NCPA - National Center for Policy Analysis

C's a Thing of the Past on Report Cards

January 28, 2003

Educators admit grade inflation in the nation's high schools has become so rampant that a C-grade is almost unheard of. According to a nationwide study by the University of California at Los Angeles, students are studying less, but being rewarded with better grades than their predecessors.

  • Thirty-three percent of students say they spend six hours per week or more studying or doing homework -- the lowest proportion since researchers first asked the question in 1987 -- yet 46 percent of them managed to graduate with an A average in 2001.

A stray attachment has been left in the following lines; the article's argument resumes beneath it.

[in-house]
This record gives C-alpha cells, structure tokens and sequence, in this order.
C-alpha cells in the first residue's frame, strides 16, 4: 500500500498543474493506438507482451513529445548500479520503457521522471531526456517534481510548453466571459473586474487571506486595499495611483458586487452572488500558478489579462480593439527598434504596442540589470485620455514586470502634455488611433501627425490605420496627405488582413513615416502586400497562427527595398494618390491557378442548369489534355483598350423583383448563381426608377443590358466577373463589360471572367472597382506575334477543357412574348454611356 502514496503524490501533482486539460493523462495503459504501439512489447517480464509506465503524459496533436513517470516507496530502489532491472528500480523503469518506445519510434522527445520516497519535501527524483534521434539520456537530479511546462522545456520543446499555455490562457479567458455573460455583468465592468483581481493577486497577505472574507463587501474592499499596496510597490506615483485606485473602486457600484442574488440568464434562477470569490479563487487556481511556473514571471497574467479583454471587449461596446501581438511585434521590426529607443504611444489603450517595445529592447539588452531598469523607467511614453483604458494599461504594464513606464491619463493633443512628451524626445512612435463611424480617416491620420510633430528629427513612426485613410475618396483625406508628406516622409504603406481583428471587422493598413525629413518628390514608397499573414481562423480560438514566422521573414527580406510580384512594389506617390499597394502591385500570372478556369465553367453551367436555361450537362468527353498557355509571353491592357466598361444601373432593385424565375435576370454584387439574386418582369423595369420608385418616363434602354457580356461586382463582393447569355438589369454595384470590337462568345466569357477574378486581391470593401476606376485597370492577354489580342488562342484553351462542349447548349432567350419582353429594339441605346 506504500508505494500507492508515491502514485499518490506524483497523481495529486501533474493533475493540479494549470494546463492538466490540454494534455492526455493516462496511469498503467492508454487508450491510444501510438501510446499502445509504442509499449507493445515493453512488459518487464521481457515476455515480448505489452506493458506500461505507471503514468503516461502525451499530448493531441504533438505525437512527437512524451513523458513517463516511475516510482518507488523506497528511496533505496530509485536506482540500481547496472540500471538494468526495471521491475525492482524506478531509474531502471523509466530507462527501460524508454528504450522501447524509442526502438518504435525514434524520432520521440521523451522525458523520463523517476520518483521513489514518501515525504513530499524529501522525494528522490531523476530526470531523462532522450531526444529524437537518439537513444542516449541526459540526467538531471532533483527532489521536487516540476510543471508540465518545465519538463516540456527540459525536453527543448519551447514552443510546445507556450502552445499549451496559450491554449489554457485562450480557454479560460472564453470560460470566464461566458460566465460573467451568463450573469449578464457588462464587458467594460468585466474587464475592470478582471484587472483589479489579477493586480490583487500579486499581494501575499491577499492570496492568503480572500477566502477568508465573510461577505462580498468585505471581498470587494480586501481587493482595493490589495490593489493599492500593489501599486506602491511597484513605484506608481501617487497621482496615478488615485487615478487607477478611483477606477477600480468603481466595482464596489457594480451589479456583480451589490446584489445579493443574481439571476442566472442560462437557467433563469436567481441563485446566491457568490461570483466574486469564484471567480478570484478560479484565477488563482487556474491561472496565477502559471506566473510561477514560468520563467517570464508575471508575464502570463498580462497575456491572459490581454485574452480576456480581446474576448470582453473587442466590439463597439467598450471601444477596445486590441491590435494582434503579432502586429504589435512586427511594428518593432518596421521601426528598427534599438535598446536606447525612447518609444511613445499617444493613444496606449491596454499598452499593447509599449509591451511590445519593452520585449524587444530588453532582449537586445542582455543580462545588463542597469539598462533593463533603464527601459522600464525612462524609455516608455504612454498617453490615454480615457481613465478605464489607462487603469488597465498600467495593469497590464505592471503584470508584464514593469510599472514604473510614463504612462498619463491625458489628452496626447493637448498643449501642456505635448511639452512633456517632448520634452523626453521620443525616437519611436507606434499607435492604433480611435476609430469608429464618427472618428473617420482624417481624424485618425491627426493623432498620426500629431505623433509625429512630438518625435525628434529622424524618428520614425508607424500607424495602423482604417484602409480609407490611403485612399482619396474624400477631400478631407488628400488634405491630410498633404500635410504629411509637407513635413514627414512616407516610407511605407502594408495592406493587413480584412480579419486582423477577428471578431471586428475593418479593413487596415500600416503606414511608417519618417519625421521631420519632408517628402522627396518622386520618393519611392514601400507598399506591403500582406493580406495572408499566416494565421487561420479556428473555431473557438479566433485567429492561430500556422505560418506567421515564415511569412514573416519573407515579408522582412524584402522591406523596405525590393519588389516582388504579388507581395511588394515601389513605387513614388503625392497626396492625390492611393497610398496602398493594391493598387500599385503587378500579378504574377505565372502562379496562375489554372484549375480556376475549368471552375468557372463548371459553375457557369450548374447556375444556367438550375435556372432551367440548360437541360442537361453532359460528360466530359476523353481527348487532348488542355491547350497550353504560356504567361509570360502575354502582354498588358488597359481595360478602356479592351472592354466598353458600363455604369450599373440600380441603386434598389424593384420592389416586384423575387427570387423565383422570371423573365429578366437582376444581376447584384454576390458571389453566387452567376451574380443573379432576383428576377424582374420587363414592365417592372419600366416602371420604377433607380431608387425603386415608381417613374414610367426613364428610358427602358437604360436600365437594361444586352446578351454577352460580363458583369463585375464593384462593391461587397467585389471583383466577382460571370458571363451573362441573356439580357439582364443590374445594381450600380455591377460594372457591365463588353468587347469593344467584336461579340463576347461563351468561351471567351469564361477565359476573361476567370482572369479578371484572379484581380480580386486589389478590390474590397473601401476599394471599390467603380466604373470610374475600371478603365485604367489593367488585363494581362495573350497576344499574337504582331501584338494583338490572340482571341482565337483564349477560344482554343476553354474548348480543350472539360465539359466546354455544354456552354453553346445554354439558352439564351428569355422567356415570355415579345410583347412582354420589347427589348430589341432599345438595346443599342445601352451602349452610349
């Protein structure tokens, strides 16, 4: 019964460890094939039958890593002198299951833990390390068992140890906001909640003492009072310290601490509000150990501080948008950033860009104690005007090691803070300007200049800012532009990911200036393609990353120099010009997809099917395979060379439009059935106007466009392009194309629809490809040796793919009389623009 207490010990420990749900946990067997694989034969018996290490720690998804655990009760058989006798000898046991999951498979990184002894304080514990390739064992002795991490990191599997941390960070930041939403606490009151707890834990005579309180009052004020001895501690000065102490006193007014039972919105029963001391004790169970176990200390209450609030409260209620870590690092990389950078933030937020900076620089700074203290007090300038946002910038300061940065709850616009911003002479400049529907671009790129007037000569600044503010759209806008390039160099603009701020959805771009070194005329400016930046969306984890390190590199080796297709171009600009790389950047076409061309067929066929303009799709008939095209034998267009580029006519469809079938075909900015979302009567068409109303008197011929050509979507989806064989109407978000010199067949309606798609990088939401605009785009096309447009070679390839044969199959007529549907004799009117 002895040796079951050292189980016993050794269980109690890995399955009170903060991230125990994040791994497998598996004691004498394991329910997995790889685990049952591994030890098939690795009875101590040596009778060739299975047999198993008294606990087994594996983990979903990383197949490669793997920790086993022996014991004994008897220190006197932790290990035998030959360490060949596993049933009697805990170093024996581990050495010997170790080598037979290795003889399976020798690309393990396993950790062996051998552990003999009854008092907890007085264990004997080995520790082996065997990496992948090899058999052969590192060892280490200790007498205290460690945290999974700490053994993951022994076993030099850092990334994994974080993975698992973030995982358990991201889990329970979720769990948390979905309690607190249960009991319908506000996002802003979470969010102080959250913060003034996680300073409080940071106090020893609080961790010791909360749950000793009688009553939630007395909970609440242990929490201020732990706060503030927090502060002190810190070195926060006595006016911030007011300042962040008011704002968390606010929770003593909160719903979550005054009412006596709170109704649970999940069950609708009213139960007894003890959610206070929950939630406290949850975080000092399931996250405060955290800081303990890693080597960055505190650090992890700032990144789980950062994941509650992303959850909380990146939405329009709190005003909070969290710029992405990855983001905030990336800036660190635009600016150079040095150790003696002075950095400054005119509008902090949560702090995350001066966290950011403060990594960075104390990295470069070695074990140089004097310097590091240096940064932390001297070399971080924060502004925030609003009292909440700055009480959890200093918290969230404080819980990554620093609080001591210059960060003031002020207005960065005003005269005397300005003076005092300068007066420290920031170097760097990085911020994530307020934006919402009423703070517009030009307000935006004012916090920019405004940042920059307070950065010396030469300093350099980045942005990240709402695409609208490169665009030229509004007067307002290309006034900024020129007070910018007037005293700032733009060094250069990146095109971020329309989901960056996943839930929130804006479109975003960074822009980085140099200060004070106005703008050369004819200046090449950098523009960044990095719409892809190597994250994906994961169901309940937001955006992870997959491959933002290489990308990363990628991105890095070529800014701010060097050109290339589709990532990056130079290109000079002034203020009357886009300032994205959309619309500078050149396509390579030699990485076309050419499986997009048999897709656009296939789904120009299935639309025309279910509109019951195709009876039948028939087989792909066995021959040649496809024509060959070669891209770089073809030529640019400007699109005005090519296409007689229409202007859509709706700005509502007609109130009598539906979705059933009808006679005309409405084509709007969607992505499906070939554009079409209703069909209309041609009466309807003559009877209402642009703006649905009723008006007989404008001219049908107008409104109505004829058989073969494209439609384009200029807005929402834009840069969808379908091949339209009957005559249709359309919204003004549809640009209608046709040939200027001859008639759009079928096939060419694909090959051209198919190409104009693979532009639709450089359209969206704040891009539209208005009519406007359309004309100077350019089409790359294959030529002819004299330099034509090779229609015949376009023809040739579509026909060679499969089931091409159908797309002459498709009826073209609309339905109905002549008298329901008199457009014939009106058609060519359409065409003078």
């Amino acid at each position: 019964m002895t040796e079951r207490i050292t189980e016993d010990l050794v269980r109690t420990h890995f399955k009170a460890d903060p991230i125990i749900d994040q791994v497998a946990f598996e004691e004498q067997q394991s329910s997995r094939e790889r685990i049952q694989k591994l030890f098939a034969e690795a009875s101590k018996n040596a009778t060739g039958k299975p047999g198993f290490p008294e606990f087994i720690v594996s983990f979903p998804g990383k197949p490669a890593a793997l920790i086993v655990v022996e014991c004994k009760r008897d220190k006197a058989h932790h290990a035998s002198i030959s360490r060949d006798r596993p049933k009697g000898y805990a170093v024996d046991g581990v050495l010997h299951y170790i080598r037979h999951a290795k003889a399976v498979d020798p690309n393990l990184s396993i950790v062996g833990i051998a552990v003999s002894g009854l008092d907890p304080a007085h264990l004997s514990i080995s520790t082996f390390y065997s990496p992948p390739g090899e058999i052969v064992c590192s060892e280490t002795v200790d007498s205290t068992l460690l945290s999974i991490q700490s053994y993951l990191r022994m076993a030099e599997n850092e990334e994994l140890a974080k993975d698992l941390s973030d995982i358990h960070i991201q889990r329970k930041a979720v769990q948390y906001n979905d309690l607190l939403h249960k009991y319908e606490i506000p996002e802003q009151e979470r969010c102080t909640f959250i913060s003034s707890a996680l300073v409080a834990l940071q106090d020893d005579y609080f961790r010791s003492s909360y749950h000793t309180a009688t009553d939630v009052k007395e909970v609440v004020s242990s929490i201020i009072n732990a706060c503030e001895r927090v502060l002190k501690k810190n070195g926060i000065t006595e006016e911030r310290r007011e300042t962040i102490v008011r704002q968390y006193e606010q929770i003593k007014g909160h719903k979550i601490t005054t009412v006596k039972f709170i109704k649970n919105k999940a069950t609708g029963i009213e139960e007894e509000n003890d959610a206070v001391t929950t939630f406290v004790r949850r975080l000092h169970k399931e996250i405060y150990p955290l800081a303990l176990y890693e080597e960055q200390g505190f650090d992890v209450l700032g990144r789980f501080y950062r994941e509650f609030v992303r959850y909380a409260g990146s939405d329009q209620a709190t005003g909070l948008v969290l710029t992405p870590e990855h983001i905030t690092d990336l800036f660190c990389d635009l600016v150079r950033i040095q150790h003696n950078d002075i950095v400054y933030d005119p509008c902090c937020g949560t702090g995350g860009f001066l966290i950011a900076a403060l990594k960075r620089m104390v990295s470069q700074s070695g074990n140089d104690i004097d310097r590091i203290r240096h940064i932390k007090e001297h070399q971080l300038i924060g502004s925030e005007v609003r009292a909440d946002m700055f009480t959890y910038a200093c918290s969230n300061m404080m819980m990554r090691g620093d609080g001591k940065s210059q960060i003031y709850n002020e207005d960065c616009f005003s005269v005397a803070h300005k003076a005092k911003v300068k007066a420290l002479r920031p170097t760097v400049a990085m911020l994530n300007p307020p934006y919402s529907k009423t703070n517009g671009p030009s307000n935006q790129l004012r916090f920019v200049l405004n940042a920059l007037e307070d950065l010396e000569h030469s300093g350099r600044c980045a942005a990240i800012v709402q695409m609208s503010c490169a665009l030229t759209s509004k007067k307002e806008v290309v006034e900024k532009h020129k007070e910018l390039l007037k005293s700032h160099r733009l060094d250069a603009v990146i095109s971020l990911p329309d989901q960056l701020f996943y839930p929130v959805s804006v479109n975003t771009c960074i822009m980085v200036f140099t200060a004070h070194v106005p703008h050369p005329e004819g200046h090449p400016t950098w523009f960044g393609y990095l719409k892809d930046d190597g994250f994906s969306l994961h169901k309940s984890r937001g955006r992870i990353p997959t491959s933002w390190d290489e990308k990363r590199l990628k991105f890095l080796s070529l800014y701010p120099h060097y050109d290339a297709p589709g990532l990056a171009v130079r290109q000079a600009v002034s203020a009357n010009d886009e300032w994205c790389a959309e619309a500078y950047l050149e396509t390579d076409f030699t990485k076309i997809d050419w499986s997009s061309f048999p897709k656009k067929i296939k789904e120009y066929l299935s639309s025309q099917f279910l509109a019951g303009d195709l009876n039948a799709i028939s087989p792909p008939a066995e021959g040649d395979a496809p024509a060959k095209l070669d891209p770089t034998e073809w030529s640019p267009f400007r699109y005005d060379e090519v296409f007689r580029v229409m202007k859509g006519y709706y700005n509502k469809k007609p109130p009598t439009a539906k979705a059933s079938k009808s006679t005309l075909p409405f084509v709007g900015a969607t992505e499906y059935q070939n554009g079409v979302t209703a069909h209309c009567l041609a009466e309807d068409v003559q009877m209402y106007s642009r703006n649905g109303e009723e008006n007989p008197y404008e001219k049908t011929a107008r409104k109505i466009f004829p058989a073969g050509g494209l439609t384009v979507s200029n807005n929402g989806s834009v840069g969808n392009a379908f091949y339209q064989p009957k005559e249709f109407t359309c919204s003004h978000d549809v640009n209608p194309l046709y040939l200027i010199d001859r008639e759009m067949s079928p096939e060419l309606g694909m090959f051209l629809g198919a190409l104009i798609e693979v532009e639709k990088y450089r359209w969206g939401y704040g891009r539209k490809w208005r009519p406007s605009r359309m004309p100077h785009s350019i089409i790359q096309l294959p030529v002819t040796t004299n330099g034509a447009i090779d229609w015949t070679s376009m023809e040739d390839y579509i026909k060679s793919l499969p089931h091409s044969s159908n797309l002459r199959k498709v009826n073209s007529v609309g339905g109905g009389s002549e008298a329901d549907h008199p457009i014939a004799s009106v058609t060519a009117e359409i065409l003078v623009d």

• Only 17 percent earned A's in 1968, while 44 percent did in 2000.

While students are increasingly using their computers and the Internet, it is unclear whether this has allowed them to complete their homework in less time, or whether the time students spend using the computer takes away from the time they could be spending on their studies, education specialists report.

  • Frequent use of personal computers hit a record 84 percent last year -- compared with 82 percent in 2001.
  • The proportion of students surfing the Internet for purposes other than studying or research rose from 52 percent in 2001 to 62 percent last year.

The UCLA survey is conducted annually and this year included roughly 282,000 freshmen at 437 universities.

Source: Ellen Sorokin, "High Schoolers Study Less, But Grades Rise," Washington Times, January 28, 2003.


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